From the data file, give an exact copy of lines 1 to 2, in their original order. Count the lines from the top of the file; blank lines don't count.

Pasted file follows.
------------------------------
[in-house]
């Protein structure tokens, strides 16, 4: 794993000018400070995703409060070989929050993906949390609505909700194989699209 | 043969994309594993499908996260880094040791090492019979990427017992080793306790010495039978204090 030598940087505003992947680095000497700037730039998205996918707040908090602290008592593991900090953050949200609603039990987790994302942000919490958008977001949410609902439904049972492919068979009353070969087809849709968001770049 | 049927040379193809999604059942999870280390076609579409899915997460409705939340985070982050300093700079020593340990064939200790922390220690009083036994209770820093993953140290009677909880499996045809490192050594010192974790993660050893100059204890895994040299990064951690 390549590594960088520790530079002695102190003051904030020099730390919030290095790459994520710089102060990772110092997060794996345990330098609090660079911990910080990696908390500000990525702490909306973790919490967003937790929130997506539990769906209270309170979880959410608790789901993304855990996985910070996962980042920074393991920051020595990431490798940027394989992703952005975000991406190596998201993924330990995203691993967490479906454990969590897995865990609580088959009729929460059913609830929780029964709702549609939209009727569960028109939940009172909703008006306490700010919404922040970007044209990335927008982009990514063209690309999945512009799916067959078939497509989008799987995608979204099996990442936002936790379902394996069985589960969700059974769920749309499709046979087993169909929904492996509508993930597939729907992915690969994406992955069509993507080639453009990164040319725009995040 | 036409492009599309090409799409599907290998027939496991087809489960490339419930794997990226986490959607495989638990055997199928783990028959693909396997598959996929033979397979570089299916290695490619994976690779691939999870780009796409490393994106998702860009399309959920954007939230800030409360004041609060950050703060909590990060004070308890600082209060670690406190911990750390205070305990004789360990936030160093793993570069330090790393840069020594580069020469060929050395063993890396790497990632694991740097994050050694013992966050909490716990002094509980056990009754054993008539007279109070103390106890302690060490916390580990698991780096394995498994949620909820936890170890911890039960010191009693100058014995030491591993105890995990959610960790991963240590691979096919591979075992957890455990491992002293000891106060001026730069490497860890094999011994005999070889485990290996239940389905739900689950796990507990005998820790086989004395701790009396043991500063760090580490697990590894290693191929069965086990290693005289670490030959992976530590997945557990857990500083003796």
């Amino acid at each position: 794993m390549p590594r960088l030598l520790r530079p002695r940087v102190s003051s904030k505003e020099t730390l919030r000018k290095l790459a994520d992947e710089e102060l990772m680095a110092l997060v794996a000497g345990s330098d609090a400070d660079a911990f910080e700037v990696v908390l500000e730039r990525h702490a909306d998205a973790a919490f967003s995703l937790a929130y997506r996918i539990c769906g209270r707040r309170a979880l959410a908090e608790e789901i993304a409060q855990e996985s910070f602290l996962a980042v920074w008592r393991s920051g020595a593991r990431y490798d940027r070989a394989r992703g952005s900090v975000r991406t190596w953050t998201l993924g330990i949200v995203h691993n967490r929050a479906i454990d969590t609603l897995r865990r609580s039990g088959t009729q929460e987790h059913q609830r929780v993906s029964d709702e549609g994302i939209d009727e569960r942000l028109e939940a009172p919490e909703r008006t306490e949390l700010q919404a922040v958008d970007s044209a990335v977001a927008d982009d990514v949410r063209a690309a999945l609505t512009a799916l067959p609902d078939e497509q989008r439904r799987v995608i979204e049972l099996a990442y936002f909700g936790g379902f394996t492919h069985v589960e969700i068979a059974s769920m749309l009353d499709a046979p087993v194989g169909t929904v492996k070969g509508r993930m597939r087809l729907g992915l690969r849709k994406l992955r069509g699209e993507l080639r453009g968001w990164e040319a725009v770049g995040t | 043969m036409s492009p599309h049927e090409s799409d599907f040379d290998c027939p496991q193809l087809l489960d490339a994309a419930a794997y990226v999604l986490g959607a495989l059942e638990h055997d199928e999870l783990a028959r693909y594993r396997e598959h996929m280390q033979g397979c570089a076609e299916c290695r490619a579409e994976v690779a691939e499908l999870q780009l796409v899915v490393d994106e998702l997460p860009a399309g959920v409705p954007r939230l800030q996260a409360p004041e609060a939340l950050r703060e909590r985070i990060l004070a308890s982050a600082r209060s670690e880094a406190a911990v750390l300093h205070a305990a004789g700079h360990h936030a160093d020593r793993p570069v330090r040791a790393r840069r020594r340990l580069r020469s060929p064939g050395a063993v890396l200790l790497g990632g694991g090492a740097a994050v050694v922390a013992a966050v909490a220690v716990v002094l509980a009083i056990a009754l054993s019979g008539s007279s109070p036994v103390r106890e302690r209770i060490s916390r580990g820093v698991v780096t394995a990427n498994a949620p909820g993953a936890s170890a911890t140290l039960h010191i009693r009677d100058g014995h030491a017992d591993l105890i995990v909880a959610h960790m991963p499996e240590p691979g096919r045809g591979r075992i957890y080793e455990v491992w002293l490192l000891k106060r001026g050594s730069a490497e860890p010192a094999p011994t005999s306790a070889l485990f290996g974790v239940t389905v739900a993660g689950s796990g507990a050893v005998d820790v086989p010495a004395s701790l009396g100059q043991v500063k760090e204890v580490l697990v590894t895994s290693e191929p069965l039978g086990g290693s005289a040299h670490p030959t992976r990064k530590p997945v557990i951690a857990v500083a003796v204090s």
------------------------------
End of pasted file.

[in-house]
């Protein structure tokens, strides 16, 4: 794993000018400070995703409060070989929050993906949390609505909700194989699209 | 043969994309594993499908996260880094040791090492019979990427017992080793306790010495039978204090 030598940087505003992947680095000497700037730039998205996918707040908090602290008592593991900090953050949200609603039990987790994302942000919490958008977001949410609902439904049972492919068979009353070969087809849709968001770049 | 049927040379193809999604059942999870280390076609579409899915997460409705939340985070982050300093700079020593340990064939200790922390220690009083036994209770820093993953140290009677909880499996045809490192050594010192974790993660050893100059204890895994040299990064951690 390549590594960088520790530079002695102190003051904030020099730390919030290095790459994520710089102060990772110092997060794996345990330098609090660079911990910080990696908390500000990525702490909306973790919490967003937790929130997506539990769906209270309170979880959410608790789901993304855990996985910070996962980042920074393991920051020595990431490798940027394989992703952005975000991406190596998201993924330990995203691993967490479906454990969590897995865990609580088959009729929460059913609830929780029964709702549609939209009727569960028109939940009172909703008006306490700010919404922040970007044209990335927008982009990514063209690309999945512009799916067959078939497509989008799987995608979204099996990442936002936790379902394996069985589960969700059974769920749309499709046979087993169909929904492996509508993930597939729907992915690969994406992955069509993507080639453009990164040319725009995040 | 036409492009599309090409799409599907290998027939496991087809489960490339419930794997990226986490959607495989638990055997199928783990028959693909396997598959996929033979397979570089299916290695490619994976690779691939999870780009796409490393994106998702860009399309959920954007939230800030409360004041609060950050703060909590990060004070308890600082209060670690406190911990750390205070305990004789360990936030160093793993570069330090790393840069020594580069020469060929050395063993890396790497990632694991740097994050050694013992966050909490716990002094509980056990009754054993008539007279109070103390106890302690060490916390580990698991780096394995498994949620909820936890170890911890039960010191009693100058014995030491591993105890995990959610960790991963240590691979096919591979075992957890455990491992002293000891106060001026730069490497860890094999011994005999070889485990290996239940389905739900689950796990507990005998820790086989004395701790009396043991500063760090580490697990590894290693191929069965086990290693005289670490030959992976530590997945557990857990500083003796």